Zion Lutheran Church

Worship services are held weekly at 8:30 a.m. and 11 a.m., both services offer nursery care and children’s church is available for the 11 a.m. service. A variety of interesting Christian education opportunities are offered for young children, youth, high schoolers and adults at 9:45 a.m., between worship services each week. The church is at 1175 Birney Lane, Mount Washington; 231-2253.




| DEATHS | POLICE | Editor Eric Spangler || 576-8251 BIRTHS






3528 Handman Ave.: Bonin-Pissarro Frederic to Erwin Allison; $160,000. 418 Stanley Ave.: Fazekas Jocelyn & David M. Davis Jr. to Allemang Matthew; $228,000. 437 Stanley Ave.: Schaefer Robert A. & Elizabeth R. to Lu Ming Lun & Marisol Barrero; $344,000.


1815 William H. Taft Rd.: Sundermann Elizabeth A. to Watters David R.; $58,000. 2401 Ingleside Ave.: Dcs Management Group II LLC to Zipperstein Jon; $58,000.


5811 Grace Ave.: Hofmann Stephen to Methven Adam T.; $79,700.

2801 LLC to Meanwell Mary Ann; $1,533,065. 2801 LLC to Gerdes Deborah A.; $838,739. 1294 Morten Ave.: Deep Rachael & Chris Palermo to Hoffman Jay & Jessica; $277,000. 1305 Meier Ave.: Luebbers John J. to Stewart Matthew & Kathleen; $333,000. 2022 Breen St.: Beneficial Ohio Inc. to Ferguson Mike; $48,000. 2613 Downing Dr.: Cafasso Daniel G. to Ward Carolyn C. & James M.; $215,000. 2801 Erie Ave.: 2801 LLC to Dow Leslie M. Jr. & Connie Bergstein Dow; $1,081,100. 3627 Red Bank Rd.: Simpson Jessica M. & Steven J. to Federal Home Loan Mortgag Corp.; $60,000. 3631 Edwards Rd.: Zink Mark J. to 3631 Edwards Road LLC; $222,500.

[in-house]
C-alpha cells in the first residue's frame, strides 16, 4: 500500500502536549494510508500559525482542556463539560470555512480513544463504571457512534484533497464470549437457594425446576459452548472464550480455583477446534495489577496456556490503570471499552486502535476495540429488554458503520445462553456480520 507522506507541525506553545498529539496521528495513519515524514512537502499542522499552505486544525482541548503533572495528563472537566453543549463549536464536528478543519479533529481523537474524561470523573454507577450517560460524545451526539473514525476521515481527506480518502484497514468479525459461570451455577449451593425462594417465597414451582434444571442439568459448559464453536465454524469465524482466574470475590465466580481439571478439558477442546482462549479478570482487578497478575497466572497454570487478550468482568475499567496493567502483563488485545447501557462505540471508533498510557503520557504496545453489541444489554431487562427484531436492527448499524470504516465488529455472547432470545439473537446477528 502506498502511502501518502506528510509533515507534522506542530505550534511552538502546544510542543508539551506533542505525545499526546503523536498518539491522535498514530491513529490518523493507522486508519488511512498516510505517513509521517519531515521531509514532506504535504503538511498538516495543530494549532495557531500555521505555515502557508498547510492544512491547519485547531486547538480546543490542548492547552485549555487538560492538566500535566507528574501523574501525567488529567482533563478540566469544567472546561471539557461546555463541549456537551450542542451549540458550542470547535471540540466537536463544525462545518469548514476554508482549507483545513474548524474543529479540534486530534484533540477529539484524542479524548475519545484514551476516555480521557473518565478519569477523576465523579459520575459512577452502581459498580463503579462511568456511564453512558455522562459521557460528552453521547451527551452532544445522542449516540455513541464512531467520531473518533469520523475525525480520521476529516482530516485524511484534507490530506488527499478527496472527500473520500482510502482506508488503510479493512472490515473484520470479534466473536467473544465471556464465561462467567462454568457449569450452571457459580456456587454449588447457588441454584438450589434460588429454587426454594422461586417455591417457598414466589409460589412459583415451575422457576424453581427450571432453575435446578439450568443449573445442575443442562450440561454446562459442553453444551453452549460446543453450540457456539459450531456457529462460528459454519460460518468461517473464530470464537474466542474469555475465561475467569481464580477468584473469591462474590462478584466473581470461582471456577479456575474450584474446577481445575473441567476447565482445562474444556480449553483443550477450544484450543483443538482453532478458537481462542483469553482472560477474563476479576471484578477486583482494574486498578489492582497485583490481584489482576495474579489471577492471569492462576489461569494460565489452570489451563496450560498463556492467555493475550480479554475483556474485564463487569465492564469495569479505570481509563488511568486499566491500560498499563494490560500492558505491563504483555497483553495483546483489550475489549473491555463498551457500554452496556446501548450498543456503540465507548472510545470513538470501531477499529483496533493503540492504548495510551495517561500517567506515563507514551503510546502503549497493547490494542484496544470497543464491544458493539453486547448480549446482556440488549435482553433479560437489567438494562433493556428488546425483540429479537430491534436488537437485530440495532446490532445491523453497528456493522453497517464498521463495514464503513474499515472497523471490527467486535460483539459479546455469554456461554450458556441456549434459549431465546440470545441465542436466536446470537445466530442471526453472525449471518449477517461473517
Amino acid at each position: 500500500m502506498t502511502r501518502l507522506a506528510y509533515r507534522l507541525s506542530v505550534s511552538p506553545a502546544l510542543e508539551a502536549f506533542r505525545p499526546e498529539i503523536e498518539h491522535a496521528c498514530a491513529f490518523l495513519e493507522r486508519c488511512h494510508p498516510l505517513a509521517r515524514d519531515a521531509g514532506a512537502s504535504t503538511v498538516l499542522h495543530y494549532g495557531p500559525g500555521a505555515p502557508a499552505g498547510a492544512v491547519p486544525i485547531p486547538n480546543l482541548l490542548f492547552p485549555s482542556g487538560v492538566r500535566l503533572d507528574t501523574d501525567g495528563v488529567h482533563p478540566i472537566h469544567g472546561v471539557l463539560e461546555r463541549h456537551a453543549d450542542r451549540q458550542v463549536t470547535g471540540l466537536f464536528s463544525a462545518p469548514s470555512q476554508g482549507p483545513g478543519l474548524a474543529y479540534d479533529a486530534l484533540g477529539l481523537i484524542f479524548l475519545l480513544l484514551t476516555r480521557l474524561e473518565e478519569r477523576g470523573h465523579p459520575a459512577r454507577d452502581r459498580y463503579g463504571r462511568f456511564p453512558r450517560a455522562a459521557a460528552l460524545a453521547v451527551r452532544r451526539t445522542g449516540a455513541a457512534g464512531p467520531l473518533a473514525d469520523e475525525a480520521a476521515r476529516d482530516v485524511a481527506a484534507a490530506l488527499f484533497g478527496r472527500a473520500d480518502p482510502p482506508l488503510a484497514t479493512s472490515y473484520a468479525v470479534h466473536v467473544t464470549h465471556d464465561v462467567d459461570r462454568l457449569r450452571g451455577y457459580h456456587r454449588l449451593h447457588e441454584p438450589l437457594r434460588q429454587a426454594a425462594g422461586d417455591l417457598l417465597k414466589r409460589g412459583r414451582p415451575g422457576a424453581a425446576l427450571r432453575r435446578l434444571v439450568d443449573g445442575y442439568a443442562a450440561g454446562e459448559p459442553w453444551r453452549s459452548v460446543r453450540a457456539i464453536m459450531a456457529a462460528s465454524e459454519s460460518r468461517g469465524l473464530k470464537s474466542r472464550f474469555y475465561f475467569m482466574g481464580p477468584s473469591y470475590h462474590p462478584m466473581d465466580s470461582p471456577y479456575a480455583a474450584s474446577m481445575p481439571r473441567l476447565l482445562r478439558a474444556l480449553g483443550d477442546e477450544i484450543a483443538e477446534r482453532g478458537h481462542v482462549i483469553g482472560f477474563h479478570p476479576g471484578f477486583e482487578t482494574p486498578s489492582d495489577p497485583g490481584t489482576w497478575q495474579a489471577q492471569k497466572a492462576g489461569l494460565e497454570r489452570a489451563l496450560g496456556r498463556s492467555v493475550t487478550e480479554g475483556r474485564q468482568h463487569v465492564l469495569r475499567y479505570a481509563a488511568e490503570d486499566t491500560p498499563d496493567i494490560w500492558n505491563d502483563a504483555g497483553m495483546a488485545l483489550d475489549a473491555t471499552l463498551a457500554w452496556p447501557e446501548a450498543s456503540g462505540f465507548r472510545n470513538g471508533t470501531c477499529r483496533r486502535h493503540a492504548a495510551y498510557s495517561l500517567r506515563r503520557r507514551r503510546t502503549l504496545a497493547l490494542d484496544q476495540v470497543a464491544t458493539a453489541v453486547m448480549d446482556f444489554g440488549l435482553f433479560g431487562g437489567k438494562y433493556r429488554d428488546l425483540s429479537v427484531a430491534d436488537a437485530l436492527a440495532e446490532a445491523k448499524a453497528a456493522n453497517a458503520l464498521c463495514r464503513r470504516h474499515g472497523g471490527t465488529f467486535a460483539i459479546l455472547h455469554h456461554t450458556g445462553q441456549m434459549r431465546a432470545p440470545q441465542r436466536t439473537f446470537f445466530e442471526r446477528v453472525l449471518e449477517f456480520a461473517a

3621 Archer Ave.: Tung Elizabeth M. & Christopher A. Merhige to Cunningham Thomas R.; $228,000. 6111 Chandler St.: Fowler Lucy to Stargel Willard Rough III; $20,000. 6119 Arnsby Pl.: Greve David James & Regina Elizabeth to Mays Timothy R.; $86,500. 6616 Roe St.: Cooper Craig A. & Mary Ann Barkett to Garvin Alexander Cress & Kerry Jean; $112,000. 6724 Britton Ave.: Norman Gloria to Huntington National Bank The; $52,000.


3607 Center St.: Schneider Joseph L. & Anne M. to Malloy Matthew M. & Sally E.; $609,000. 4009 Grove Ave.: Uehlin Francis X. & Virginia A. Sauer-Uehlin to Haskamp Matthew A. & Catherine

Your Community Press newspaper serving Columbia Township, Columbia-Tusculum, Fairfax, Hyde Park, Madisonville, Mariemont, Mt.Lookout, Oakley, Terrace Park

ESTATE E-mail: east


6938 Bramble Ave.: Scarborough Connie L. & Charles E. Tepe to Ficke Jamie; $120,000.

Eastern Hills Press

August 19, 2009

E.; $251,500. 6975 Murray Ave.: Colaw David & Jill to Schneider Joseph L. & Anne N.; $285,000.



About real estate transfers



2812 Minot Ave.: Stricker Christopher R. to Strickermustard Katie M. & Eric W. Shaw; $205,000. 2830 Madison Rd.: Stoffregen Phillip A. Tr@4 to Wiley Nora; $154,603. 4005 Gilmore Ave.: Testa Eleanor to West Philip A. & Amy L.; $120,000. 4231 Thirty-Second Ave.: Scheiber John G. Jr. Tr to Blocksom Allison; $158,500. 4431 Brazee St.: Peck Ashley F. to Stapleton Elliott L.; $175,000. 5025 Collinwood Pl.: Cummings Ruth


Information is provided as a public service by the office of Hamilton County Auditor Dusty Rhodes. Neighborhood designations are approximate. Furnish to Groll Daniel; $104,000. 5065 Eastwood Cr.: Duffy Brian D. & Mary Virginia to Watts William J.; $229,000.

1008 Crest Cr.: Zengel Paul W. to Owens Justin; $331,500. 3222 Glengyle Ave.: Madison Hill Loolout LLC to Trottal LLC; $318,375.



103 Fieldstone Dr.: Michele Stanley Homes LLC to Miller Kathleen E.; $248,000. 717 Myrtle Ave.: Brunner Brian J. & Claudia C. to Davis David Michael Jr. & Jocelyn Fazekas Davis; $370,000.